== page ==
AP NEWS

Virginia dentist tips off CDC to dentists with rare disease

April 15, 2018

VIRGINIA BEACH, Va. (AP) — Dr. Robert Pellerin figures he inhaled plenty of toxic particles in the years before dentists began wearing protective face masks.

The 73-year-old Virginia Beach dentist remembers, on occasion, even choking a little on airborne debris during particularly long sessions of grinding and polishing dental materials.

It was a small thing — “a curiosity,” he said — but one that came to mind four years ago when he was diagnosed with a rare and mysterious disease called idiopathic pulmonary fibrosis. The progressive, incurable ailment scars the lung tissue, causing it to harden and making it difficult to get oxygen into the blood.

“Idiopathic” means the cause is unknown, but Pellerin theorized that the culprit was exposure to silica and other materials used in dental treatments like crowns, veneers and sealing products.

When seeking care at Inova’s Advanced Lung Disease and Transplant Program in Northern Virginia, he shared his theory with Dr. Steven Nathan, medical director of the program. He also called the Centers for Disease Control and Prevention.

That was about two years ago. His effort prompted investigators to review records of 894 patients treated for IPF at the Virginia center from September 1996 to June 2017. They found eight dentists and one dental technician with the disease, according to the CDC report released in March.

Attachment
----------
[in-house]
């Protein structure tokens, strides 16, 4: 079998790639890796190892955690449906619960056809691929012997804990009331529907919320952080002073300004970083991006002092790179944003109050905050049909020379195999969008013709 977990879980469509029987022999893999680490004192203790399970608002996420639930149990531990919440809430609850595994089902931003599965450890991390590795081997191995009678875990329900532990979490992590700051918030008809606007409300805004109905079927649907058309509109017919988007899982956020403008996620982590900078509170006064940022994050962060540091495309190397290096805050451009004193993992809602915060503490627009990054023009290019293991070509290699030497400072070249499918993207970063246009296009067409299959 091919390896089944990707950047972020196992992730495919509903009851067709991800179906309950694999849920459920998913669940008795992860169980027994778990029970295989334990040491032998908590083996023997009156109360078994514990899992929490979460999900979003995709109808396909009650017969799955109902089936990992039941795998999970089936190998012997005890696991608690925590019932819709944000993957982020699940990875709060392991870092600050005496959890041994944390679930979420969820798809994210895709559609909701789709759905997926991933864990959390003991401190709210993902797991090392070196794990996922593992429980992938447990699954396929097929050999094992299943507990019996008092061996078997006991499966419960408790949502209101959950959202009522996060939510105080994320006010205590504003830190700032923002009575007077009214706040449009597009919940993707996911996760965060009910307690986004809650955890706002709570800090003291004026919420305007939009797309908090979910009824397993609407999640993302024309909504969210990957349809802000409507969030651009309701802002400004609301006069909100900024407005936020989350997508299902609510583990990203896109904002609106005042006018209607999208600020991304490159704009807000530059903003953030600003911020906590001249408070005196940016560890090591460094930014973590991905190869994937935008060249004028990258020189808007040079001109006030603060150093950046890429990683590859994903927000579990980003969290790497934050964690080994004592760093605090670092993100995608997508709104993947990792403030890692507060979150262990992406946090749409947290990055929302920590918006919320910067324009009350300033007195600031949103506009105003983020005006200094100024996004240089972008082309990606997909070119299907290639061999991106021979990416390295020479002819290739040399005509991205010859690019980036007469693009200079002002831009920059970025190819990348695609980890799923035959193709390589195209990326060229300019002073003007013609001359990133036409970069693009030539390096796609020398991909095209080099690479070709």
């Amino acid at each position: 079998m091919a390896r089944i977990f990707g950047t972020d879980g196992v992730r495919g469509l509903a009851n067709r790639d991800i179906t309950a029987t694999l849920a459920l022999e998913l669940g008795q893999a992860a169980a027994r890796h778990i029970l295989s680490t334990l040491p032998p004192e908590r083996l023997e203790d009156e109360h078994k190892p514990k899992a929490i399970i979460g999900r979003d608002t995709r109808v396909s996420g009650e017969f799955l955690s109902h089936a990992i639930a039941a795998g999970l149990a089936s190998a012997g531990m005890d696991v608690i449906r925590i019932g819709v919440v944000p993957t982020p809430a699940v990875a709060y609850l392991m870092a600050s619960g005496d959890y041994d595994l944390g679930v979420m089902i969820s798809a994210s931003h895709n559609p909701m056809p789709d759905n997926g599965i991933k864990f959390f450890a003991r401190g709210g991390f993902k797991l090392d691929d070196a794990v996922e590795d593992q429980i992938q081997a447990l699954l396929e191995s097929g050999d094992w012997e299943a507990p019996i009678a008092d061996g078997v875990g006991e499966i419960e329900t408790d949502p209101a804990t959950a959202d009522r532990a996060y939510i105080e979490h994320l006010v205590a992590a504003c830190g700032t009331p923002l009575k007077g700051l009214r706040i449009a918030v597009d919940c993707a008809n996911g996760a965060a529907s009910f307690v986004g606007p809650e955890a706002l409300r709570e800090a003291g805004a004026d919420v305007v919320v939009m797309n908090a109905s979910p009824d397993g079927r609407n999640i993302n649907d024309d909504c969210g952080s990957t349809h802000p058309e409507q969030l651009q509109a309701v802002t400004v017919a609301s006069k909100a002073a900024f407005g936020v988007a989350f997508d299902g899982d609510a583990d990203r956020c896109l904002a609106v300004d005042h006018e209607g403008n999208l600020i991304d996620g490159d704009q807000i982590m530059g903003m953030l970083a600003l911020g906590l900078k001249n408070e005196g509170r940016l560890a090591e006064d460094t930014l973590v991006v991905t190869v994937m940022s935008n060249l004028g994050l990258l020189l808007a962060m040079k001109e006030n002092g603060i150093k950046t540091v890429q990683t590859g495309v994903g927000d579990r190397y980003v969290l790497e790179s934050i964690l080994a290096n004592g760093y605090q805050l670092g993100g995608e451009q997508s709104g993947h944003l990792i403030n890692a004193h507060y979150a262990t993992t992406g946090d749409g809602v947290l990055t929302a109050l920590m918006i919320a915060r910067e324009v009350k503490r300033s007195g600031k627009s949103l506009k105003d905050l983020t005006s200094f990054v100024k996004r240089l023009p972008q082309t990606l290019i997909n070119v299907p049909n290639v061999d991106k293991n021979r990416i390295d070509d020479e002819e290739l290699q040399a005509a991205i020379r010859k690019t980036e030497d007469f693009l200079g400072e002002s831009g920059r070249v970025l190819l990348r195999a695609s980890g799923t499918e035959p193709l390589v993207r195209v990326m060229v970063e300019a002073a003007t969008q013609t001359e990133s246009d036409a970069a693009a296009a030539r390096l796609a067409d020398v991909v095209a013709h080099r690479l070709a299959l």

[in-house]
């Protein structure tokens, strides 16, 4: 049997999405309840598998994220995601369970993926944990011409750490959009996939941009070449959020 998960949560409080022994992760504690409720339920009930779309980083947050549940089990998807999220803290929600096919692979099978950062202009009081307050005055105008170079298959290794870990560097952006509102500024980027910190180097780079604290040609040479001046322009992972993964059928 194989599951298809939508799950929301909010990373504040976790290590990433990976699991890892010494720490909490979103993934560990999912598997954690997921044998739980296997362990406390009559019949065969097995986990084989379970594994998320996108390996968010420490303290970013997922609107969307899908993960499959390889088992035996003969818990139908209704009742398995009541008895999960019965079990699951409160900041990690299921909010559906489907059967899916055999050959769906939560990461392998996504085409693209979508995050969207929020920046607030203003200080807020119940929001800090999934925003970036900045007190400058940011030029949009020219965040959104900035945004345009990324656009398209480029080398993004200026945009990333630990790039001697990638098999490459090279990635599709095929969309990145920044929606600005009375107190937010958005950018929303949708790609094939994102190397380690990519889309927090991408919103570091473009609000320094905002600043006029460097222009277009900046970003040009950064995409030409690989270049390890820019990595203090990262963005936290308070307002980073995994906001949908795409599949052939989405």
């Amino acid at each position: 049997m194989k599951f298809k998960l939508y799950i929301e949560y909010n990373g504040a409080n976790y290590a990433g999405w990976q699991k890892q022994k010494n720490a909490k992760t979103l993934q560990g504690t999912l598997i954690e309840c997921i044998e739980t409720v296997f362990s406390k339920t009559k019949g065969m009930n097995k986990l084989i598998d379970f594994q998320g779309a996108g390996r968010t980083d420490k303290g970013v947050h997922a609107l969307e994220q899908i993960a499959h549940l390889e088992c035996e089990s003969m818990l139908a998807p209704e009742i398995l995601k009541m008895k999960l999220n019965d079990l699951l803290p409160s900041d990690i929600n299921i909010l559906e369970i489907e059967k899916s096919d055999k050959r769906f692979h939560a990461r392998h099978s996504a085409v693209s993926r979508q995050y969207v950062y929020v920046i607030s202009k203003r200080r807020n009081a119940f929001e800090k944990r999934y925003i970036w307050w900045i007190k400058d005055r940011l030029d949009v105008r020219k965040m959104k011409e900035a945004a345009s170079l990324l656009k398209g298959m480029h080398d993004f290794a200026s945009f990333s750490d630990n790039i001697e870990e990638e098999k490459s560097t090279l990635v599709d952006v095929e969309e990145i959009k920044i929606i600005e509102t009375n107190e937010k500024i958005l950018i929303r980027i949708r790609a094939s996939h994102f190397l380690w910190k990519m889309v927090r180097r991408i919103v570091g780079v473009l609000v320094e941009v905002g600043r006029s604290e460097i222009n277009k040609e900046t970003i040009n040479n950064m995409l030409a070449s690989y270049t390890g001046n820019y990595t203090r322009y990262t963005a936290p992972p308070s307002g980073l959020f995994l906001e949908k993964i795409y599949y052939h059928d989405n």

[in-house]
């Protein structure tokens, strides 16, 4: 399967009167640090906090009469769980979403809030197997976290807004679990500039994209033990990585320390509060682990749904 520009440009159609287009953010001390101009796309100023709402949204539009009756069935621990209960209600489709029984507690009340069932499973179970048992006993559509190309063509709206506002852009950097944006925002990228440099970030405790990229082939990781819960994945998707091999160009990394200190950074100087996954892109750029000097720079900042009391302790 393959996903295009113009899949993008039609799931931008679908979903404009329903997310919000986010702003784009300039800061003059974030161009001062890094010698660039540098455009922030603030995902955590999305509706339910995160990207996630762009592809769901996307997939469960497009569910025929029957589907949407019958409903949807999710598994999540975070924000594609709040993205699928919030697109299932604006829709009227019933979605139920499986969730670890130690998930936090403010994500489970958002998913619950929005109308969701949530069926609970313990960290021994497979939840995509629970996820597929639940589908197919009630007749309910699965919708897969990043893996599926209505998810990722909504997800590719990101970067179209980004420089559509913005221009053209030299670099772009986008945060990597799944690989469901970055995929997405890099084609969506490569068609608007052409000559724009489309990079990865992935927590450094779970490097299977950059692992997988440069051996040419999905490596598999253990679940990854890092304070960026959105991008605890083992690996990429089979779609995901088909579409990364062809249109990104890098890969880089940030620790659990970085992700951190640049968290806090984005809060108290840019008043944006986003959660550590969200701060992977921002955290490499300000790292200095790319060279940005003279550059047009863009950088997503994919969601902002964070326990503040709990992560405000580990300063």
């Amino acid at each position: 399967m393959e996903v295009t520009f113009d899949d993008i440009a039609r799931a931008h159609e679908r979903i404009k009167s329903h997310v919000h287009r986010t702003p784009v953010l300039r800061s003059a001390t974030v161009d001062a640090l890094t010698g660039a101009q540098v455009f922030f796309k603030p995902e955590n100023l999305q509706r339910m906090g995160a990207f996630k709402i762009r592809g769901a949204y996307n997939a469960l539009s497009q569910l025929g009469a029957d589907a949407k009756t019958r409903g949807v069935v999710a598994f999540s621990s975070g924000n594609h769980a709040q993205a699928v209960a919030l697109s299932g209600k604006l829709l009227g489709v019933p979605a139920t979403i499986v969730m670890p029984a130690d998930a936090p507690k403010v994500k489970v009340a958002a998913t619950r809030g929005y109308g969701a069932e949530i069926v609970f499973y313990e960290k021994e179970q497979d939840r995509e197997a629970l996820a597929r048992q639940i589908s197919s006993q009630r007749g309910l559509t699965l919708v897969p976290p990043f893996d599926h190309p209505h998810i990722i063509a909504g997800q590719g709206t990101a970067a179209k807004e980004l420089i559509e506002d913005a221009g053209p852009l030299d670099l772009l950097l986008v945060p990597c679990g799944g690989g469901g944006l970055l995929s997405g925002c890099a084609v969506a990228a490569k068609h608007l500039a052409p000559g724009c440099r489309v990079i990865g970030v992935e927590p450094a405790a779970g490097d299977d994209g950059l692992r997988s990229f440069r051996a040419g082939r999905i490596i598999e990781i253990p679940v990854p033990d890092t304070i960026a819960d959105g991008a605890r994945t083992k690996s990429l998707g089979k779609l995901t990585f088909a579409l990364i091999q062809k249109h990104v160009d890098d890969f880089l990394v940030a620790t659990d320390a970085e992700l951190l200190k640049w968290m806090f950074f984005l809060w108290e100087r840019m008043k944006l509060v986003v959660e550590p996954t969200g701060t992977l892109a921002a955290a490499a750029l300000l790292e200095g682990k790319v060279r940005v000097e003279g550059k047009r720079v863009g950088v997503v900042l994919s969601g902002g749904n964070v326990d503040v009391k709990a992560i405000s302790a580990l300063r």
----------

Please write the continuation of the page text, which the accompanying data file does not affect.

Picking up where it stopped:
That’s 23 times the rate that would be expected in the general population, an alarming statistic that made headlines in health stories across the country.

The report was the first to identify such a cluster, but it has some limitations: A small number of people were tracked, and at only one site; the subjects reported other environmental exposures as well; and there were no biopsy specimens to look for similarities.

Also, only one person was available to be interviewed: Pellerin. Seven others had died.

The dentist’s wife, Linda Pellerin, who works with him as a dental hygienist, was the first to read articles about the CDC report, from friends who emailed links from Newsweek and other publications.

“It was like he was the last man standing. I said, ‘You’re not going to believe this,’ ” Linda Pellerin said.

The report concluded that there was still no clear cause identified, but that “occupational exposures possibly contributed.”

Robert Pellerin was not identified in the report and was a little reluctant to have his name and photograph used. But he and his wife also think it’s important to educate the public about a little-known disease and to emphasize to dental professionals the importance of wearing protective gear.

He himself didn’t use masks or gloves during the early years of his career. Few dentists did, he said, until various cases underscored the need — not just for the safety of dental workers but for their patients. For instance, six patients of a Florida dentist with HIV in the 1980s said they were infected with the virus after being treated by him.

In the mid-1980s, the Occupational Safety and Health Administration made recommendations for infection control. Later, it mandated changes in personal protection equipment, requiring gloves and a mask to be used during dental treatment, which Pellerin has been doing for three decades now. The CDC also adopted guidelines for protective gear.

Pulmonary fibrosis is not the only disease cluster identified in the dental field. A CDC report in 2004 noted a cluster of nine dental lab workers in five states who contracted “silicosis,” a debilitating, sometimes fatal lung disease caused by inhaling crystalline silica dust. The disease is associated with mining, quarrying and sandblasting jobs.

There have also been cases of dental technicians contracting pneumoconiosis, a lung disease caused by inhaling dust with toxic components.